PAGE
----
White House seeks limited coronavirus relief bill, promises further talks on broader stimulus

WASHINGTON (Reuters) – The Trump administration on Sunday called on Congress to pass a stripped-down coronavirus relief bill using leftover funds from an expired small-business loan program, as negotiations on a broader package ran into resistance.

The administration proposal, which Democrats dismissed as inadequate, was the latest twist in on-again, off-again talks to try to secure more stimulus, as the economy struggles to recover from coronavirus-related shutdowns that threw millions of Americans out of work.

In a letter to lawmakers, Treasury Secretary Steven Mnuchin and White House Chief of State Mark Meadows said they would continue to talk to Senate Democratic leader Chuck Schumer and House of Representatives Speaker Nancy Pelosi to try to reach agreement on a comprehensive bill.

But they said Congress should “immediately vote” on legislation to enable the use of the unused Paycheck Protection Program funds, which total around $130 billion.

“The all or nothing approach is an unacceptable response to the American people,” they wrote.

A spokesman for Pelosi, the lead Democratic negotiator, did not immediately respond to a request for comment.

Representative Nita Lowey, the Democratic chairwoman of the House Appropriations Committee, rejected the administration’s offer in a statement later on Sunday as “woefully inadequate.”

“We can only reopen our economy and set the foundation for a strong recovery if we support state and local governments on the frontline of this crisis,” Lowey said in a statement.

White House spokesman Brian Morgenstern told reporters the unused funds would be used to reopen the Payroll Protection Program, which expired earlier this year, to “allow businesses to continue to use it to keep their employees employed.”

President Donald Trump on Friday offered a $1.8 trillion coronavirus relief package in talks with Pelosi after urging his team on Twitter to “go big” – moving closer to Pelosi’s $2.2 trillion proposal. That came days after Trump abruptly called off negotiations until after the Nov. 3 election in which he is seeking re-election.

Trump’s reversal and higher offer drew criticism from Senate Republicans, some of whom are uneasy about the national debt and whether a deal would cost Republicans votes next month.

Federal Reserve officials have urged Congress to be aggressive. The head of the Minneapolis Federal Reserve Bank said the recovery had “flattened out,” indicating the need for further stimulus.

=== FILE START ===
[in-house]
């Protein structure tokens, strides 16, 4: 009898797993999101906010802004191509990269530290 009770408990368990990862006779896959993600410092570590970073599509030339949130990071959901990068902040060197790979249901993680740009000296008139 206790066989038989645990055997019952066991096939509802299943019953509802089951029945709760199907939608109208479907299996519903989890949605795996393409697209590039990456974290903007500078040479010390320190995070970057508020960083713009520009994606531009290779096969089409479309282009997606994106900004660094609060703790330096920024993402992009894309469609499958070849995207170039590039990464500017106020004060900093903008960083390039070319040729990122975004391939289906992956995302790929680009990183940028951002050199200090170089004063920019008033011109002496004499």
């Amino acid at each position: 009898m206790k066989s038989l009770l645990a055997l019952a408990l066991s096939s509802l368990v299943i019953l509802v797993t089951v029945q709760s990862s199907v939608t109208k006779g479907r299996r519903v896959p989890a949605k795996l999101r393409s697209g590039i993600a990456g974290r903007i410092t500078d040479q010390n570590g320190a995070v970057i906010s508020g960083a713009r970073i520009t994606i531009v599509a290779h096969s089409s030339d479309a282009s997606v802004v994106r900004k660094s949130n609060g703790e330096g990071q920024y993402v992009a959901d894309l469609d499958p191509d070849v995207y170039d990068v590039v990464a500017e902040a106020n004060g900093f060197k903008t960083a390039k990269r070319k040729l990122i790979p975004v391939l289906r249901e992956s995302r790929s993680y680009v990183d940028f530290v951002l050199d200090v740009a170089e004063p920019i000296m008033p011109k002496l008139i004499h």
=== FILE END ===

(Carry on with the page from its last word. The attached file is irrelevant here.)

“A lot of people are suffering. A lot of small businesses are suffering,” Minneapolis Fed chief Neel Kashkari said on CBS’ “Face the Nation” on Sunday.

White House economic adviser Larry Kudlow said on CNN’s “State of the Union” that Republicans would eventually come around.

“I think if an agreement can be reached, they will go along with it,” he said, adding there would be “further efforts of negotiation” on a package this week.

Reporting by Valerie Volcovici; Additional reporting by Patricia Zengerle; Editing by Bill Berkrot, Tim Ahmann and Peter Cooney

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Solar & Home Improvement Contractor Point-Of-Sale Lender Dividend Finance Announces New Lending Platform & Broader Loan Product Suite

 

Dividend Finance Inc., a U.S.-based fintech that specializes in point-of-sale lending to solar and home improvement contractors, announced on Wednesday the launch of a new technology platform. Founded in 2013, Dividend claims it is a leading national provider of renewable energy and energy-efficient financing solutions to property owners.

“We give our customers the opportunity to obtain clean energy financing through a comprehensive suite of financing options. Our flagship product, the EmpowerLoan™, continues to expand its product offerings into the storage and home-energy space.”

Dividend reported that in addition to a new solar + home improvement partner portal, it is now offering its solar contractors an array of new products and enhancements including:

  • Dividend Lite: a new single-page URL application
  • New solar loan terms, including a 25-year 2.99% APR, 20-year 1.49% APR, 15-year 1.49% APR, and 10-year 0.99% APR
  • Flexible credit criteria and funding requirements
  • Same-day approvals and project funding

Skyler Hopkins, Dividend’s SVP of Solar Sales, spoke about the products by adding:

“We’ve been listening to our contractor network and wanted to deliver a comprehensive overhaul in Q4 2020 with a diverse suite of loan product options, a more flexible point-of-sale experience, enhanced credit approvals, and a streamlined funding process.”

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White House pushes for limited coronavirus relief bill as broader effort meets resistance